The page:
Shareholder Derivative Suits
Shareholders of close corporations may bring derivative suits on behalf of a corporation for wrongs against the corporation. §490.741. In order to have standing to bring a derivative suit, a plaintiff must be capable of adequately and fairly representing the interests of the corporation and have been a shareholder at the time the cause of action arose or received the shares by operation of law from someone who held them at that time. Id. Before bringing a derivative action, the aggrieved shareholder must make a demand on the corporation seeking appropriate relief and then wait 90 days to allow the corporation an opportunity to pursue the litigation unless the demand is rejected or irreparable harm would result to the corporation by waiting the entire 90 day period. § 490.742. If the corporation initiates an investigation into the allegations, the court may stay the derivative proceedings pending the outcome of the investigation. § 490.743. A derivative suit may be dismissed upon a determination by a disinterested and independent majority of the board, a committee thereof or other appointed individuals that maintenance of the suit is not in the best interests of the corporation. § 490.744. Furthermore, the court must approve a settlement or discontinuance of the suit and may award costs to a successful plaintiff or to a defendant if the suit is brought without reasonable cause or for an improper purpose. §§ 490.745-46.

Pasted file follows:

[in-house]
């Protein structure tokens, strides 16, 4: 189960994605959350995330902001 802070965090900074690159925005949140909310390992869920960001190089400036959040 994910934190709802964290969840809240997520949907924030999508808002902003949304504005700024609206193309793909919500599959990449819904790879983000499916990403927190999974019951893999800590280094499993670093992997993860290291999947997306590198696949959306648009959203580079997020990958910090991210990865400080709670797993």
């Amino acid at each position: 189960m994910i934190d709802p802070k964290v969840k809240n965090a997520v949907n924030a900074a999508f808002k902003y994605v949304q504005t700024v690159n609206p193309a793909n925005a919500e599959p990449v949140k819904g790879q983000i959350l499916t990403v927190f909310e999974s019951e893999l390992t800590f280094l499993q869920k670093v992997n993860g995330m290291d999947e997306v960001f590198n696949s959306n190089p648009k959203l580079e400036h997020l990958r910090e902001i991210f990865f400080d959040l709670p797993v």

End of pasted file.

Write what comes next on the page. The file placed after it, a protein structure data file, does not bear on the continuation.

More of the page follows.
There appears to be some disagreement in the Iowa Court of Appeals as to whether shareholders in close corporations may bring a direct suit for acts or omissions that would generally be required to be brought derivatively and whether a recovery obtained in such an action goes to the corporation or to the shareholder who filed suit. See McGinnis v. Iowa Clinic, P.C., No. 08-1005, slip op. at 2 (Iowa Ct. App. Aug. 6, 2009); Redeker v. Litt, No. 04-0637, slip op. at 5-6 (Iowa Ct. App. May 25, 2005). The general rule recognized in Iowa is that shareholders have no individual cause of action for wrongful injury to their corporation by third parties unless the conduct also injured the shareholder individually. Cunningham v. Kartridge Pak Co., 332 N.W.2d 881, 883 (Iowa 1983).
However, in an unpublished decision, the court in Redeker found that because derivative actions in the close corporation context do not generally pose the same threats that prevent direct actions in public corporations, the court may discretionarily allow a direct action to proceed that normally must be brought derivatively. Redeker, No. 04-0637, slip op. at 6. Conversely, in McGinnis, the court held that Iowa common law does not recognize a “derivative direct action” and that while a derivative action is brought to remedy harm suffered by the corporation, a direct action is brought to redress an injury suffered by a shareholder that is “separate and distinct from that suffered by other shareholders.” McGinnis, No. 08-1005, slip op. at 2.